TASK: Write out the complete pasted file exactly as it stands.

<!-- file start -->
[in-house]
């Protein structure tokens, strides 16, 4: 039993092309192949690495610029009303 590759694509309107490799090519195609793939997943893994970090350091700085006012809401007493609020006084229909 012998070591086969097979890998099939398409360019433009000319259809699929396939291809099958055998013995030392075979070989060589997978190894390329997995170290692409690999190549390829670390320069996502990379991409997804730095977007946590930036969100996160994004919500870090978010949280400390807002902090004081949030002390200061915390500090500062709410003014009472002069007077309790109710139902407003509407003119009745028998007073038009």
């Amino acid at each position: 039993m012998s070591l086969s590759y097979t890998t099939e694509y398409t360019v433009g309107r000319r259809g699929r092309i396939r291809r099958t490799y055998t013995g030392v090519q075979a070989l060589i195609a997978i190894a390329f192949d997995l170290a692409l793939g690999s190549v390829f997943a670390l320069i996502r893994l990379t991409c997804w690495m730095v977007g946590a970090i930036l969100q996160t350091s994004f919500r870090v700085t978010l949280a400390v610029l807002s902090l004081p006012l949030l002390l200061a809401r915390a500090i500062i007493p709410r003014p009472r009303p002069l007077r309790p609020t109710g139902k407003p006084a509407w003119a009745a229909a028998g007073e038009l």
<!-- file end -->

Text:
[in-house]
């Protein structure tokens, strides 16, 4: 039993092309192949690495610029009303 590759694509309107490799090519195609793939997943893994970090350091700085006012809401007493609020006084229909 012998070591086969097979890998099939398409360019433009000319259809699929396939291809099958055998013995030392075979070989060589997978190894390329997995170290692409690999190549390829670390320069996502990379991409997804730095977007946590930036969100996160994004919500870090978010949280400390807002902090004081949030002390200061915390500090500062709410003014009472002069007077309790109710139902407003509407003119009745028998007073038009």
């Amino acid at each position: 039993m012998s070591l086969s590759y097979t890998t099939e694509y398409t360019v433009g309107r000319r259809g699929r092309i396939r291809r099958t490799y055998t013995g030392v090519q075979a070989l060589i195609a997978i190894a390329f192949d997995l170290a692409l793939g690999s190549v390829f997943a670390l320069i996502r893994l990379t991409c997804w690495m730095v977007g946590a970090i930036l969100q996160t350091s994004f919500r870090v700085t978010l949280a400390v610029l807002s902090l004081p006012l949030l002390l200061a809401r915390a500090i500062i007493p709410r003014p009472r009303p002069l007077r309790p609020t109710g139902k407003p006084a509407w003119a009745a229909a028998g007073e038009l």